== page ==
It is not often that you see a racer completely dominate a discipline. Sweden’s Andre Myhrer is certainly making the Slalom his own, not unlike the way his countryman Ingemar Stenmark did in the seventies and eighties. This was the Swede’s third win in the World in a row and will be as close a home win as he will get this season. Austria’s Marcel Hirscher took second with Jens Byggmark making it two Swede’s in the top three. While the local crowd said a fond farewell to one of the stars of the Tour from the last few years, Kalle Palander, one of the new young stars of the sport made a dramatic entry to the World Cup: Santeri Paloniemi, the 18 year old Slalom Junior World Champion from last season showed the local crowd that all is not over with Palander retiring. Palander was allowed to fore run the second run so that he could say an emotional farewell to the tour.

With the fog coming in the first run was full of a number of surprises with racers from the back making the top thirty. Russian Alexander Horoshilov blasted into the top 30 in fifth place from a start number of 45: brave and inspiring stuff but better was to come just ten racers later when Britain’s Dave Ryding pushed the man in 30th spot out. When that man is the ex-World Cup Slalom Title winner Reini Herbst, you know you are doing something good. Herbst has had a troubled time on the last few seasons since winning the 2010 World Cup in Slalom and started the race with bib 23 and although he was 0.01 behind Italian Olympic Champion Giuliano Razzoli, he had the misfortune to drop to place 31 and would be heading home.

Well he would have been had it not been for his compatriot Mario Matt being disqualified. After each racer that makes the top 30 goes through the finish area, their kit is checked and Matt’s plate under his binding was deemed to be too high. Herbst was back in and would start the second run with a clean course as first man down. What a let off this would prove to be.

For Ryding, this was the first time that a British racer had been in the second run since Alain Baxter made the second run in Chamonix in 2005. It has been a long time since Britain has had something to crow about on the Men’s World Cup. More often than not news about British skiing in the last three years has been about the lack of funding and how the athletes need the finding to make the grade. Ryding is one of the athletes that has let his skiing do the talking and now can return to the UK and show the powers that be at UK Sport and other funding bodies that he can play at the top table. And he can play higher up the table if the funding can be made available.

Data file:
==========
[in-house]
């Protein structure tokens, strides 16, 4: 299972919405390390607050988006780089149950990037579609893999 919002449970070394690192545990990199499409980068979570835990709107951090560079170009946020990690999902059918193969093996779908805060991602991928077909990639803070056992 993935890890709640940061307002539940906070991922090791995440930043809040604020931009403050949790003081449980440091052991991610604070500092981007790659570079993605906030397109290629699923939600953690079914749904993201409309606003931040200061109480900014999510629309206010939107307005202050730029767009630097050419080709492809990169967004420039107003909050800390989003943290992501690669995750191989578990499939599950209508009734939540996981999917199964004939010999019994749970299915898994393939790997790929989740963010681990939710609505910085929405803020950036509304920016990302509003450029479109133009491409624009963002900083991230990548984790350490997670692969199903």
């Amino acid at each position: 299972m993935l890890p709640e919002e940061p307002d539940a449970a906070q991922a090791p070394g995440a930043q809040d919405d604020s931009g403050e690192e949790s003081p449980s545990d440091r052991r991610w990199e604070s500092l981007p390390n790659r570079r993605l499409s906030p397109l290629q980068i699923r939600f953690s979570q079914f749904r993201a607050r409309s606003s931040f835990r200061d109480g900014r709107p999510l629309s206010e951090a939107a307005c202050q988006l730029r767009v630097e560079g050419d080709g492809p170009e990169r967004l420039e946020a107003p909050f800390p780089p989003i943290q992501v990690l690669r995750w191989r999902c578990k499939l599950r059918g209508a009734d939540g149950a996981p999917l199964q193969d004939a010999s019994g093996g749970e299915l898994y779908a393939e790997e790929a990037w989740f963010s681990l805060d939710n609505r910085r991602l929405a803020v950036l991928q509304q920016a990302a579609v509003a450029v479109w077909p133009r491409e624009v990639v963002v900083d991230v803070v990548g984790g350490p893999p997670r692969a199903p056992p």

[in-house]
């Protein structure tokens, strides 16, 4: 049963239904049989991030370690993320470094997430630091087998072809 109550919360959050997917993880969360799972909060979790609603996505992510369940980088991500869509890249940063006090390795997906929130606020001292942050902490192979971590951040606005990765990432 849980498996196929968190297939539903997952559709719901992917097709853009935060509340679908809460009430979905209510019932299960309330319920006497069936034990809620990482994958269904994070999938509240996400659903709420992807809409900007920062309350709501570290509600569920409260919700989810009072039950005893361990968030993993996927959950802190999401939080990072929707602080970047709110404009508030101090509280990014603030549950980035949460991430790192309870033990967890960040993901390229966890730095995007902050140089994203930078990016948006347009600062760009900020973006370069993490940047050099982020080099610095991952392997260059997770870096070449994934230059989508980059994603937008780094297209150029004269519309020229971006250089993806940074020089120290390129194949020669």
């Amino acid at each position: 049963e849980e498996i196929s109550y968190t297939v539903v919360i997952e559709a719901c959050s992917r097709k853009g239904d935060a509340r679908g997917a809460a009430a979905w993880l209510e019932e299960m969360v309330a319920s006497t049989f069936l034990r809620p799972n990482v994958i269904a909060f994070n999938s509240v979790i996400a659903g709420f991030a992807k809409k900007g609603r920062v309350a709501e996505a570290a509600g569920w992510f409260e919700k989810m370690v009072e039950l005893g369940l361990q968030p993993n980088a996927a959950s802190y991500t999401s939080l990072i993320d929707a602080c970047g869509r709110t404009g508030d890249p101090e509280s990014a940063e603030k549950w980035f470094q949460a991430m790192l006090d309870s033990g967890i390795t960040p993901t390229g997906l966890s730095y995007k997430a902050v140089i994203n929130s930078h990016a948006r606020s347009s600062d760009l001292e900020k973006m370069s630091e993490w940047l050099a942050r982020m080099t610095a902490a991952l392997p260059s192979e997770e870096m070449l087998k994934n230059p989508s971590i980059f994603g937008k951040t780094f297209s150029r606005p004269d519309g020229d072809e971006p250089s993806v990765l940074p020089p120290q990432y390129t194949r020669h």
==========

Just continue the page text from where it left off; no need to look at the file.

When Herbst kicked out of the gate for the second run he must have known that he had been given a reprieve. A perfect course and the opportunity to show that he is back to his best was the opportunity that lay before him. A clean run and then it was a case of wait and see how good the run was. It certainly looked almost vintage Herbst. As racer after racer failed to better his time, the course started to deteriorate. Surely he could not go the whole way like Mario Matt had done in the Super Combined Slalom in Wengen in 2007 when he went first in the Slalom section and held on to win in rapidly deteriorating conditions?

It took until the tenth best racer from the first run, Patrick Thaler came down before Herbst’s time was beaten. With the whole field separated by a mere second and a half, there was little toom for error for anyone. Thaler had just over half s second lead on the Austrian and by the time he crossed the line it had been whittled done to a mere nine hundredths. Big names like Raich and Neureuther failed to dislodge the top two and despite the Russian Horoshilov having gate crashed the party on the first run, he was not able to recreate the same form despite attacking as much as he dared.

So with four to go it was stil Thaler and Herbst in the top two places. Manfred Moelgg, second in Soelden two weeks ago knocked the two off the lead and then Byggmark displaced him and finally Marcel Hirscher said he wanted the top spot. Moelgg and Byggmark had both put in big runs to try and wrestle the lead from the defending World Cup Champion and when Hirscher is in the mix, you can never discount him. Hirscher was certainly not as risky as Byggmark had been but by the time he crossed the line he was half a second in front. So it would be either Hirscher or Myhrer for the win. The silent one from Sweden gave it his all and the win went to Sweden by just 0.06 seconds. Afterwards he said: “It feels great to start the season with a win,” Myhrer said with his usual calmness. “This means I can continue to do what I have been doing so far; there is less stress when you start like this.” He continued:  “The skiing is there and I had a good summer. I took it easy in spring due to some back problems but was able to slowly increase the training. We also went to New Zealand, as we haven’t been there for two years the change was welcome. I felt really good coming into this race.”

With the Men’s speed programme in Lake Louise due to be given the go ahead on Wednesday, the tech racers now wait until Beaver Creak for the Giant Slalom and Val d’Isere for the Slalom racers in December.

Read the special on Dave Ryding’s race by clicking here